As my mother always said to me: “The road to hell is paved with good intentions”.

    Let’s hope this is more than that.

  2. 2 George M
    September 8, 2016 at 11:14 am

    Such a pity new powers for the SSPCA to investigate crime were not mentioned. We need some agency outwith those tainted by historical inertia to be introduced in a pro-active role

  3. September 8, 2016 at 11:45 am

    There’s an old Gaelic proverb ‘Beul a labhras, ach gniomh a dhearbhas’ – the mouth speaks but the deed proves. Let’s hope the deed matches the words.

  4. 4 Mr Greer Hart, senior
    September 8, 2016 at 12:05 pm

    A sop to Cerberus! The Gordian Knot has not been cut, and our “Alexander”, in the form of SRP, should be allowed to write and implement the script, then we would be assured of success. A large army of frustrated animal welfare and conservationists have been waiting for years, to be let loose on the old boy network that thinks it can dominate our countryside. The problem is that the Scottish people, and their counterparts in England and Wales, are too respectful of authority, even when it is a corrupt and self-seeking one, as we have with those who are part of the whole disgraceful and anachronistic blood sports activities here. We have not had progressive governments in the UK, and if we had experienced such a power, then this dross would have been told to scoot, and a new, innovative and humane generation of young people installed, to restore our countryside, and in creating a new economic justification for their revolutionary changes. The whole situation is one big constipation and it needs a purgative.

  5. September 8, 2016 at 1:02 pm

    No change there then…same old, same old…this government appears to be in the establishment’s pocket as all the previous ones..how very sad.

  6. 6 Dylanben
    September 8, 2016 at 8:57 pm

    Let’s hope that the proposed Wildlife Crime Investigation Unit will incorporate the expertise of the SSPCA, rather than it prove to be the reason why that organisation is not to be granted investigatory powers.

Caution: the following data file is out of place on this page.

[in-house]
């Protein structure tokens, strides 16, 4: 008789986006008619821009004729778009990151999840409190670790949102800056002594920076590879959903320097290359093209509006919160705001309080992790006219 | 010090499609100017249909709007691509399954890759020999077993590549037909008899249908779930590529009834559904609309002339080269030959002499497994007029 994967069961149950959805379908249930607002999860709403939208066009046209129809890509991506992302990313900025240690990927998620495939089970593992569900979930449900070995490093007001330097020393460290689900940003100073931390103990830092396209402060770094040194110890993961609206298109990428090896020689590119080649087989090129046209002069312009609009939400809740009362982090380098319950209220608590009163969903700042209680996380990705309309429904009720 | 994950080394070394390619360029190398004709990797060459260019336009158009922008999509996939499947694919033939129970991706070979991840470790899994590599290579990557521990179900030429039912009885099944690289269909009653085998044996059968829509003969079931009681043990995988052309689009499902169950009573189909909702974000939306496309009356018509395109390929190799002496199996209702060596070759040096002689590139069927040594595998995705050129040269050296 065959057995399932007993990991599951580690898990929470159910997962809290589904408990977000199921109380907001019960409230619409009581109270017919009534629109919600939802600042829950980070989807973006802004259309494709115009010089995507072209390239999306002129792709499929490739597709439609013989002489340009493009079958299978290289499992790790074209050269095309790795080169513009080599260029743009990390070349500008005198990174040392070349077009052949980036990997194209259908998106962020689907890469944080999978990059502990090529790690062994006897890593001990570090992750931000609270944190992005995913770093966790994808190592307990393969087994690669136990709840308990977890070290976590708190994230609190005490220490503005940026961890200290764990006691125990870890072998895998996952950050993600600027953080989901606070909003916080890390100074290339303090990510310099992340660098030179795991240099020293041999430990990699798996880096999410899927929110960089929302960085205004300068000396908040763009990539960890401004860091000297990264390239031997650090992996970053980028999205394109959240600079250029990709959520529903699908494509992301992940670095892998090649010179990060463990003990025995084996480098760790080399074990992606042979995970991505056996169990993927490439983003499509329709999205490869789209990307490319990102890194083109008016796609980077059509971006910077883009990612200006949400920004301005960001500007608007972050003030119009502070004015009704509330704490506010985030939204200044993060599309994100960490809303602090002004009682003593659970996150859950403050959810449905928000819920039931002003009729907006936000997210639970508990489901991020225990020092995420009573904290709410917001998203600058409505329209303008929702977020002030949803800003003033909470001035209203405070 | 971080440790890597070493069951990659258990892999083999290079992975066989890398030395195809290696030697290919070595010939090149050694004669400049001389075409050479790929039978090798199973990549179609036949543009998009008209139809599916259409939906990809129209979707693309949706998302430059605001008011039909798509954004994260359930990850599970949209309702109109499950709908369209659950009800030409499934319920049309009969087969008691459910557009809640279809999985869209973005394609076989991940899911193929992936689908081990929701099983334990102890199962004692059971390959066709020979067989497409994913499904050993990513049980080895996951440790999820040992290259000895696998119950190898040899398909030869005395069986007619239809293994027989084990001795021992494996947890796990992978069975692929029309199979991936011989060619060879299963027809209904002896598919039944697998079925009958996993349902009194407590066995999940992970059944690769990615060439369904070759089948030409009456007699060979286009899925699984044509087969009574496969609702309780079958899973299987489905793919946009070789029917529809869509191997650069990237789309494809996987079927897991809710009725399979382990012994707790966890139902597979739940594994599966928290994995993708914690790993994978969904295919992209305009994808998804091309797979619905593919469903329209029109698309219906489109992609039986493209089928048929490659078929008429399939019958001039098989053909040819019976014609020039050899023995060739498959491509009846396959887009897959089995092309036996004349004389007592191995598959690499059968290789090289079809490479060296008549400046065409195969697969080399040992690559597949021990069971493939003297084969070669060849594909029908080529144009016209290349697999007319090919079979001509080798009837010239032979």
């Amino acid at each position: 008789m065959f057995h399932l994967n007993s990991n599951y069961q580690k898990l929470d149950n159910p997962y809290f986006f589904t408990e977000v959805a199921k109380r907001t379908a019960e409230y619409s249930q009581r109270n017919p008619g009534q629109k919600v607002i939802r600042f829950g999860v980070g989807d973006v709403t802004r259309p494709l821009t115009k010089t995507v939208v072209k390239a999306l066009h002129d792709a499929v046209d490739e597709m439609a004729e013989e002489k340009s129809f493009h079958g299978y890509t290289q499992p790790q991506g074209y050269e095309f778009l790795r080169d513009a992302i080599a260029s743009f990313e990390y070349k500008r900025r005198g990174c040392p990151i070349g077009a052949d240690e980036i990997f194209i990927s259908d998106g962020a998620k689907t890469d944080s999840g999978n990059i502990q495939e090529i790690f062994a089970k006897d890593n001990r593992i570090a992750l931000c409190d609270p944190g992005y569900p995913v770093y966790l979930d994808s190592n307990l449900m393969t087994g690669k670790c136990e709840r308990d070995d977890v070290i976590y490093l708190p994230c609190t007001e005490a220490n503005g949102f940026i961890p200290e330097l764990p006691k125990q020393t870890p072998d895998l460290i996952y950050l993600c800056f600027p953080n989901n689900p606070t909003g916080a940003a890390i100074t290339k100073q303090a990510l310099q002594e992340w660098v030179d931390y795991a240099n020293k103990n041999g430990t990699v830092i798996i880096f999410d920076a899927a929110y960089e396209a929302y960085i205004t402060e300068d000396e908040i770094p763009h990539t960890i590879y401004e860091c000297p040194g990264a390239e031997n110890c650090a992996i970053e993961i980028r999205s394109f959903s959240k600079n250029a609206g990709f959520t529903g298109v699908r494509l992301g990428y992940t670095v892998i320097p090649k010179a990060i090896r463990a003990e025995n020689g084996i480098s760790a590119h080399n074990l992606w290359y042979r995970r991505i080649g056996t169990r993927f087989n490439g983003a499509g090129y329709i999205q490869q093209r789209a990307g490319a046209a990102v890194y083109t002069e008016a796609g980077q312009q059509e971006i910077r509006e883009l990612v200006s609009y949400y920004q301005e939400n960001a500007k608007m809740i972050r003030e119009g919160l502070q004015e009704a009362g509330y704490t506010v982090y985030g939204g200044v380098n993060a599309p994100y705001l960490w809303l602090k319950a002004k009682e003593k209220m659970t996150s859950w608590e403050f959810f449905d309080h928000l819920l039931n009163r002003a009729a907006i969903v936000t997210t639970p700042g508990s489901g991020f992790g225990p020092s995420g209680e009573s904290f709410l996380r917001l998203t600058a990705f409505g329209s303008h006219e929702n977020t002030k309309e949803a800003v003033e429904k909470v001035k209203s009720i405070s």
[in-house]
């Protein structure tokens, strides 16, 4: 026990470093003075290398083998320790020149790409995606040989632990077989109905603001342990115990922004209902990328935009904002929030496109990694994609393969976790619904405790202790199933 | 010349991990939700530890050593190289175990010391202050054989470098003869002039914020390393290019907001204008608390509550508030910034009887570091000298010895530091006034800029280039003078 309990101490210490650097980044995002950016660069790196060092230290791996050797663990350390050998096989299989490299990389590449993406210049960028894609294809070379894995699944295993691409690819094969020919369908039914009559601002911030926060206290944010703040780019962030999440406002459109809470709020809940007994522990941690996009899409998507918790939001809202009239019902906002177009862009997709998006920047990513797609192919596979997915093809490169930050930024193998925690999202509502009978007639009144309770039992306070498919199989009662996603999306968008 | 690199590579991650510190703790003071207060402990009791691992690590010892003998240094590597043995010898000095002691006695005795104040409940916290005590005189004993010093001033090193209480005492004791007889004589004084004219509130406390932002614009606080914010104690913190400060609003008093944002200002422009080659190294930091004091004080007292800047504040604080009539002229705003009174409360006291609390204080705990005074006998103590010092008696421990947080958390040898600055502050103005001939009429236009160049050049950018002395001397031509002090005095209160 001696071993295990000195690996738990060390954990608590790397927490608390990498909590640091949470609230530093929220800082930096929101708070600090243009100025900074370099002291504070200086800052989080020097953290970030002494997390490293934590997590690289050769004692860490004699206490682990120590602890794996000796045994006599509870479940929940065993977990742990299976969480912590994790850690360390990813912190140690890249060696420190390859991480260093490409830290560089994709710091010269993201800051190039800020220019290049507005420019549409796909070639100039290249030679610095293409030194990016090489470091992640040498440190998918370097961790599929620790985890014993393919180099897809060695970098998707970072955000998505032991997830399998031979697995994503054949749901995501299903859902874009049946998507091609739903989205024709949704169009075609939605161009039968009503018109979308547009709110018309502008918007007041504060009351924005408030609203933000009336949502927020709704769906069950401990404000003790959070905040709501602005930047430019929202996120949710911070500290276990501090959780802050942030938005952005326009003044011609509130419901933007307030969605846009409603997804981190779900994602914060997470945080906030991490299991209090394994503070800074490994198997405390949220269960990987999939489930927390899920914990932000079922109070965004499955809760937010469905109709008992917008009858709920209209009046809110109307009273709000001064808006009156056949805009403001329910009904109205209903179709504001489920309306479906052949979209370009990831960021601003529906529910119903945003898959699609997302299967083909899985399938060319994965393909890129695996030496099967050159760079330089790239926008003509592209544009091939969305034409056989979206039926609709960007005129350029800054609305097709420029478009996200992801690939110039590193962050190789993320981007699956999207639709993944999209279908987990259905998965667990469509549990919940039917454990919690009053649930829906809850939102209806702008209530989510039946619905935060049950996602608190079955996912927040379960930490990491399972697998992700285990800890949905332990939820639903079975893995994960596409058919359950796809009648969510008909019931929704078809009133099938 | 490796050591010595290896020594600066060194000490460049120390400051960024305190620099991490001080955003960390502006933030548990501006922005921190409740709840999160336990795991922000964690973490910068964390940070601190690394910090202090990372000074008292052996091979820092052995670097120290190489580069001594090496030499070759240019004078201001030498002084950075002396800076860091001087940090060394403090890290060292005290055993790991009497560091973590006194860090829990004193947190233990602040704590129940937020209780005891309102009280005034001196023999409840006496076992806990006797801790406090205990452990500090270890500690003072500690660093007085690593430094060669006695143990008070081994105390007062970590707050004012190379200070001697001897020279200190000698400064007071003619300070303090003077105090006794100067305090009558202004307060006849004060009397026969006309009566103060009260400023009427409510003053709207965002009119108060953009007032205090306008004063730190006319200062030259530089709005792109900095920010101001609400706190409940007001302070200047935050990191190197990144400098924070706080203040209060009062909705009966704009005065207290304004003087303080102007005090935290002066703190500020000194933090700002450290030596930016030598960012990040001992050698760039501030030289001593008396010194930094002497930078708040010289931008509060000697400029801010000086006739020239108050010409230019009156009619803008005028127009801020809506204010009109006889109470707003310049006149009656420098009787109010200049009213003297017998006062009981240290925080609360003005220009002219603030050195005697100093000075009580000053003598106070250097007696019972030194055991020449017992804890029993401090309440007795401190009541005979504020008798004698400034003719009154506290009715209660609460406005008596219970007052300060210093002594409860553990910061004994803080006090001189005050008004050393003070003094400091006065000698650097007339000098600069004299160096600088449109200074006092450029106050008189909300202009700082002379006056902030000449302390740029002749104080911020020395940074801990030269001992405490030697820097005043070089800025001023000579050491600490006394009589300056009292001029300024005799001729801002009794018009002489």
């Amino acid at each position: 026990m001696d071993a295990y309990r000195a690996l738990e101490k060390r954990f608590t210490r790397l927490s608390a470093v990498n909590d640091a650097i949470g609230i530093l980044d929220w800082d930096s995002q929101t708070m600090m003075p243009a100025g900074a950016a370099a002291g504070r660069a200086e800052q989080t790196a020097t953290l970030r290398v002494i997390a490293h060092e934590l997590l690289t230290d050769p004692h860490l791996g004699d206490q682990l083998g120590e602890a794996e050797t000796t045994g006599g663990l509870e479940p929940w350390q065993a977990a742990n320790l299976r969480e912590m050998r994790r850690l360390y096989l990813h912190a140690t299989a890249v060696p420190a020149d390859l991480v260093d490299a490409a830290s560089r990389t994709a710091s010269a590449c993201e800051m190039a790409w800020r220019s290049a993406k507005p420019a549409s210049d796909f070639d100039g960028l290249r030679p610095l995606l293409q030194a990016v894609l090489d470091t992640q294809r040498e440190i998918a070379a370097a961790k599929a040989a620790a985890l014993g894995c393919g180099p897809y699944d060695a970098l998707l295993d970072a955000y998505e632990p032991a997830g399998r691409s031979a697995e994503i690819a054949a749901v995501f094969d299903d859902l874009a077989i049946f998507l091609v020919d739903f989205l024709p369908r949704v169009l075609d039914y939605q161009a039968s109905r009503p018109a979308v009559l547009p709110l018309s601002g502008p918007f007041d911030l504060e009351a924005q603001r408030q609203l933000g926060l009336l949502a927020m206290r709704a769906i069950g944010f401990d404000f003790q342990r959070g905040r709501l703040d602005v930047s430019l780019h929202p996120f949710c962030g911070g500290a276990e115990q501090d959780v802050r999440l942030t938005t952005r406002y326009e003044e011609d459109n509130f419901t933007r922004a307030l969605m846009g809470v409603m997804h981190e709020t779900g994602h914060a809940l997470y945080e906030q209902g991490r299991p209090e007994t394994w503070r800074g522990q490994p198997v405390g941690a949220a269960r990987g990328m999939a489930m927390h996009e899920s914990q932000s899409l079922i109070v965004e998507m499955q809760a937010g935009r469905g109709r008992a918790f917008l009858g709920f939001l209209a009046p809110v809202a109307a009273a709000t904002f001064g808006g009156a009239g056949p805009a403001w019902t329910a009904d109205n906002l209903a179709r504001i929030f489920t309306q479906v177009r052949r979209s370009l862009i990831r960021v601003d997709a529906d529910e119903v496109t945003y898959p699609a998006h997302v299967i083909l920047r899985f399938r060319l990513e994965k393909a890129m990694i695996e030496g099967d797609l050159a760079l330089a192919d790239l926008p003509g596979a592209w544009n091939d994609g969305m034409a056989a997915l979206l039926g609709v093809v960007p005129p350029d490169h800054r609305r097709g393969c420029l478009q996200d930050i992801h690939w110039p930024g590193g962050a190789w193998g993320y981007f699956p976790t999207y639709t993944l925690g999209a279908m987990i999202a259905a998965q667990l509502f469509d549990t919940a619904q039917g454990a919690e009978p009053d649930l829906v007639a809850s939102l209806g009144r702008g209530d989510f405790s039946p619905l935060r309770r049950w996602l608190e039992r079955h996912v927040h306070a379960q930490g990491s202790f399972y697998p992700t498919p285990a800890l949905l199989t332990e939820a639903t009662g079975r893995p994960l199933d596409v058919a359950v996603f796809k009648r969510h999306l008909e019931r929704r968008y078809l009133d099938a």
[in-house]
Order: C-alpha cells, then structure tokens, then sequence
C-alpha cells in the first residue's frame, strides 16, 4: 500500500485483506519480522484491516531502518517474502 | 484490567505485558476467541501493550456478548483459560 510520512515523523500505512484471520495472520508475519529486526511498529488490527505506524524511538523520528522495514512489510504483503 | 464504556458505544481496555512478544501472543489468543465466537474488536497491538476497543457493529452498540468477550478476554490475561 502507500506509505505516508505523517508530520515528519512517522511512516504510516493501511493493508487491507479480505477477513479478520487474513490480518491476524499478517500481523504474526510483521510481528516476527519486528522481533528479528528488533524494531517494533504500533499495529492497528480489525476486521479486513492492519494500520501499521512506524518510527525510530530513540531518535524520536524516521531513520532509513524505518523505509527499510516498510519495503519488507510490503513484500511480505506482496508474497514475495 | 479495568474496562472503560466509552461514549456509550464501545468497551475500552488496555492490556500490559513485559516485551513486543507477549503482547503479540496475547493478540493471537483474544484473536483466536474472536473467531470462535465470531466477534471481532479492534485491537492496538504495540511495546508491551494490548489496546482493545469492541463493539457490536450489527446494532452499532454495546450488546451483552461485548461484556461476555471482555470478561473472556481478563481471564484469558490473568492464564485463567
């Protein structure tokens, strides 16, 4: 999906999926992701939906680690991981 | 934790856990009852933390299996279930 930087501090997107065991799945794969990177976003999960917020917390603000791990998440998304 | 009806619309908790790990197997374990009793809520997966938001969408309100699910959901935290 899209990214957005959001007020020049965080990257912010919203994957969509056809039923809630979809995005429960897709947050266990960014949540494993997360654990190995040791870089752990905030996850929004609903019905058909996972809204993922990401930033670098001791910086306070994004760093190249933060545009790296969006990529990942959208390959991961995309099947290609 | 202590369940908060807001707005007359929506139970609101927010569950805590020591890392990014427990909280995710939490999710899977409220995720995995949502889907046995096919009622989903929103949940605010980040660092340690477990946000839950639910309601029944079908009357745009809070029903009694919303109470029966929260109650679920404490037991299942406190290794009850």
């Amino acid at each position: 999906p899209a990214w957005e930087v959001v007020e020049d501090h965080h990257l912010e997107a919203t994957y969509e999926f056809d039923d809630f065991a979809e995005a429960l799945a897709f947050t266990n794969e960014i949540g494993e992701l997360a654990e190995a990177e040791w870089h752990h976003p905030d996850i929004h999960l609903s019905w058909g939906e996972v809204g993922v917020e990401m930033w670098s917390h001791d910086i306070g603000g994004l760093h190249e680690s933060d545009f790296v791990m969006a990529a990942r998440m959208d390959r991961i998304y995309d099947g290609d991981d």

7. 7 crypticmirror
    September 8, 2016 at 10:42 pm

    Do we know what rank of officer will lead this new Wildlife Crime Investigation Unit? Hopefully it will be a Superintendent whose sole role will be leadership of this unit, for reason that anything less than a Super will not have enough clout and that all Super’s want to make Chief Super and they cannot do that without a solid record of obtaining actual convictions. If they wanted to make Chief Super then it is impossible for them to brush things under the carpet for their mates. I expect that they’ll target poaching and inner city kids using an air rifle to target cats primarily, but the increasingly high media profile on raptor crime (and beaver crime, no sniggering on the back row please) means they will be forced to score a few convictions on it if they want promotion.

  8. September 9, 2016 at 2:26 pm

    The plan also has the proposals for the wind up of the forestry commission and the creation of Scotland land. This seems to be a bit of a Trojan horse for absorbing all of our national nature reserves and turning them into revenue raising opportunities. SNP’s shortsighted approach to our natural environment is never far from view.

  9. 9 Greengrass
    September 9, 2016 at 3:43 pm

    I would have thought giving the SSPCA the necessary powers would have been a given. On past record I can’t say I’m confident anything effective will come of this. Not much chance of any meaningful land reforms if they can’t prevent the estates from their illegal activities.